The good news is that women have become guarded and skeptical about having new drugs pushed on them. After being told that DES, a hormone that was supposed to guard against miscarriages, was safe, hundreds of thousands of women discovered the hard way that it caused cancer in their children. Women were told that Valium was a safe and effective remedy for depression and anxiety, only to find out that it was addictive. Then their physicians tried to convince them that once they had reached menopause they should automatically go on hormone replacement therapy featuring synthetic estrogens and progestins, only to find it could increase their risk of deadly diseases rather than save them from the aging process. It is telling that only 10 to 15 percent of menopausal women chose to use conventional HRT despite intense pressure from doctors and the media. The real tragedy is that many thousands of women may have died or been permanently harmed because they used HRT, when the natural forms of these hormones, used wisely and in moderation, could have been, and still could be of very real benefit. In the chapters that follow, we will look more closely at how estrogen and progesterone work in a woman's body and the politics of pushing drugs to women.
What Is Menopause?
Strictly speaking, menopause is the cessation of menses, the end of menstrual cycles. The unpleasant "symptoms" of menopause that some women suffer, such as hot flashes, vaginal dryness, and mood swings, are peculiar to industrialized cultures and, as far as I can tell, they are virtually unknown in agrarian cultures. In native cultures menopause tends to be a cause for quiet celebration, a time when a woman has completed her childbearing years and is moving into a deeper level of self-discovery and spiritual awareness. She is becoming a wise old woman. In these cultures menopausal women are looked up to and revered. They are sought out for advice and their opinions are heavily weighed in the decision-making process of the community.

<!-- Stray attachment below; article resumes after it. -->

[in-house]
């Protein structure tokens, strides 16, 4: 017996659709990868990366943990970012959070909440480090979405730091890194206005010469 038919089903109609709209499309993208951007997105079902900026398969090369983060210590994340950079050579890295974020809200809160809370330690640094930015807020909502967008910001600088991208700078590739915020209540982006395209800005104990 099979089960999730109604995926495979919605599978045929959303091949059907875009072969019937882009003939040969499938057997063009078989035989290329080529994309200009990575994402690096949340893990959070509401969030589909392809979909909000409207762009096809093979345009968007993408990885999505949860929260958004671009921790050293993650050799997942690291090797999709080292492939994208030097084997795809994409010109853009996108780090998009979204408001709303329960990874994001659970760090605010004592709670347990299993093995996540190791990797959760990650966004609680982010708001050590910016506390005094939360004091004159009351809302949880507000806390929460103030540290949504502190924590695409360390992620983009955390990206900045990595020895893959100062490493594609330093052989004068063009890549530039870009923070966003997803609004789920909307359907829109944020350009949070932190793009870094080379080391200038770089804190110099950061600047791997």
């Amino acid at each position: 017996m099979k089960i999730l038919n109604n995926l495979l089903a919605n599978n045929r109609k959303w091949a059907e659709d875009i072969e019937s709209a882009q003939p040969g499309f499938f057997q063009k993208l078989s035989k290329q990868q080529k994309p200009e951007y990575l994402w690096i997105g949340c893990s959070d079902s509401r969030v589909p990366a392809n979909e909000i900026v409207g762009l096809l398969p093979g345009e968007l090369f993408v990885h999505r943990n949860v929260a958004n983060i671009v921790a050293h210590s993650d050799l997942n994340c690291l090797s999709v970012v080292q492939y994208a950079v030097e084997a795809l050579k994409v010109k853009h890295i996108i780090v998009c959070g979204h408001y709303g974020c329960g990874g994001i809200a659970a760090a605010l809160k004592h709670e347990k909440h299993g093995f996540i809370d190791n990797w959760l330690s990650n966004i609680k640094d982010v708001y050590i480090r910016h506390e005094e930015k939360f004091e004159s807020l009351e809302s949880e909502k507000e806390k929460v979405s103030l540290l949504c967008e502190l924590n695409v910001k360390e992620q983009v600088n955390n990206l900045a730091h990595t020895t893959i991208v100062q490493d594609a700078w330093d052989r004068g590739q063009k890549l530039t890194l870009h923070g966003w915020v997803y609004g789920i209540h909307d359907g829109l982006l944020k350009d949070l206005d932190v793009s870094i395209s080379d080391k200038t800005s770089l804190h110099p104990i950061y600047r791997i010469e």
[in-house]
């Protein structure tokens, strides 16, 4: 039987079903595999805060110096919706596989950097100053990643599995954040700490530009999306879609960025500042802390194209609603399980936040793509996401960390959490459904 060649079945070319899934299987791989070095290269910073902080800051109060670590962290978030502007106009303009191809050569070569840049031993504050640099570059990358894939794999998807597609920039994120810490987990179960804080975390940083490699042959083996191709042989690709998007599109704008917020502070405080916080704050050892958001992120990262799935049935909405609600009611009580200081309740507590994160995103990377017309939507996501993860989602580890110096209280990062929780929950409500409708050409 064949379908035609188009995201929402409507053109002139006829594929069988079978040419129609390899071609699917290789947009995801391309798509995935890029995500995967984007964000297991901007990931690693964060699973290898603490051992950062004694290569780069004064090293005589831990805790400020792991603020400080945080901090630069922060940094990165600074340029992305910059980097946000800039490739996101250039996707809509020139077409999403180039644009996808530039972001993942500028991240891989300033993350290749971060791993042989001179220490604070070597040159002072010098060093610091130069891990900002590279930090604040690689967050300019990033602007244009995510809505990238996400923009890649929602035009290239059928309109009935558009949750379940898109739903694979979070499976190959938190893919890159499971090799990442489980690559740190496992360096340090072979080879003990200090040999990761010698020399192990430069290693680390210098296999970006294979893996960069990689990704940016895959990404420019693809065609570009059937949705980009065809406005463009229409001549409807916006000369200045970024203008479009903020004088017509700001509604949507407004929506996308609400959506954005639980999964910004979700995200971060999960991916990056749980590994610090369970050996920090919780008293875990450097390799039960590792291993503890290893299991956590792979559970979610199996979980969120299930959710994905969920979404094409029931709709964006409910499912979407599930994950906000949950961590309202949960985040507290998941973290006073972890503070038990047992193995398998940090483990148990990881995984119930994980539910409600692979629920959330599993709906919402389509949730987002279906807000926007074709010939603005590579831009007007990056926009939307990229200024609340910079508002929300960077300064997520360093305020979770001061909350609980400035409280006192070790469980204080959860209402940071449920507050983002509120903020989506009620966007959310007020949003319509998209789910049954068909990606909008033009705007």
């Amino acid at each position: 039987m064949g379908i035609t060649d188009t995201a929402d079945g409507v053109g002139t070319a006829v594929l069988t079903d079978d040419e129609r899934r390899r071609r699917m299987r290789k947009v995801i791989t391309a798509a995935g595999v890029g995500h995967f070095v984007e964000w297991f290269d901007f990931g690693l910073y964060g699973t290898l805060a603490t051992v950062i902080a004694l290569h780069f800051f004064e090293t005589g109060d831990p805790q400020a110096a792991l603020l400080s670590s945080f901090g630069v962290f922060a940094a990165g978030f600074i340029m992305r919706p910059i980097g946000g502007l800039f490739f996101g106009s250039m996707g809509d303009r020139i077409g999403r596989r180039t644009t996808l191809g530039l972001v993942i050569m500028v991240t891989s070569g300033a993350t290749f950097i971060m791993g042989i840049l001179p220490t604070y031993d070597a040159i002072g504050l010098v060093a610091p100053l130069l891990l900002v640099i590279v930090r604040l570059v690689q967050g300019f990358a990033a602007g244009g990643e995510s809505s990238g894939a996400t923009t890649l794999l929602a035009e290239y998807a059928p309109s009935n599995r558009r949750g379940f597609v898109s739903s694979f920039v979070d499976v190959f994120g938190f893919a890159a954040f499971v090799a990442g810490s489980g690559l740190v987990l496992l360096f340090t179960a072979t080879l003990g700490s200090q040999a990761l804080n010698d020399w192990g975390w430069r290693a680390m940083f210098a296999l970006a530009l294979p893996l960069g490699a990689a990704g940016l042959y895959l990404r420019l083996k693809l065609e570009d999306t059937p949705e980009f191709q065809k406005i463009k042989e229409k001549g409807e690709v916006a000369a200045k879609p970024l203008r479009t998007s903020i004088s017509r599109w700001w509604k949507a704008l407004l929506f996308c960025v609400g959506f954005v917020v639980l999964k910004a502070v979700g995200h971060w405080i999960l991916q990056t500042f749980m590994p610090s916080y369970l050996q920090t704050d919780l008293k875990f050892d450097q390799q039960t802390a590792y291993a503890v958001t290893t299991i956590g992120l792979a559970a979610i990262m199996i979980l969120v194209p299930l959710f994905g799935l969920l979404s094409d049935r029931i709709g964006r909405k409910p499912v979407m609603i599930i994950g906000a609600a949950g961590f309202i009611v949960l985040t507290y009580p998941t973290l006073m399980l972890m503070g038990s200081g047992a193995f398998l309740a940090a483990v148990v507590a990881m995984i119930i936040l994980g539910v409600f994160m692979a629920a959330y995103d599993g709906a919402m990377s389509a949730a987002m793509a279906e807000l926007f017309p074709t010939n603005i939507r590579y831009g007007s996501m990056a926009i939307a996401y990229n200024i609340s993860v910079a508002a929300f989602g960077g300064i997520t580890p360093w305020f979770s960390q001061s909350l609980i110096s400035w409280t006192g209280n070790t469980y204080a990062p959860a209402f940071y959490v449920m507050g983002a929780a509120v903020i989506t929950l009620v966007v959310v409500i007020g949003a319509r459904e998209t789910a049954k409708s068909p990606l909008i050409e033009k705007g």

How strange that sounds to us! We know menopause as a death knell, the end of a woman's sexuality, a descent into a dried-up and painful old age of arthritis and osteoporosis. How did this experience of menopause come to be? I believe it's a combination of poor diet, unhealthy lifestyle, environmental pollutants, cultural attitudes, the incorrect use of synthetic hormones, and advertising. But first, let's look at what happens in a woman's body as menopause approaches.
The Rise and Fall of Hormones During the Menstrual Cycle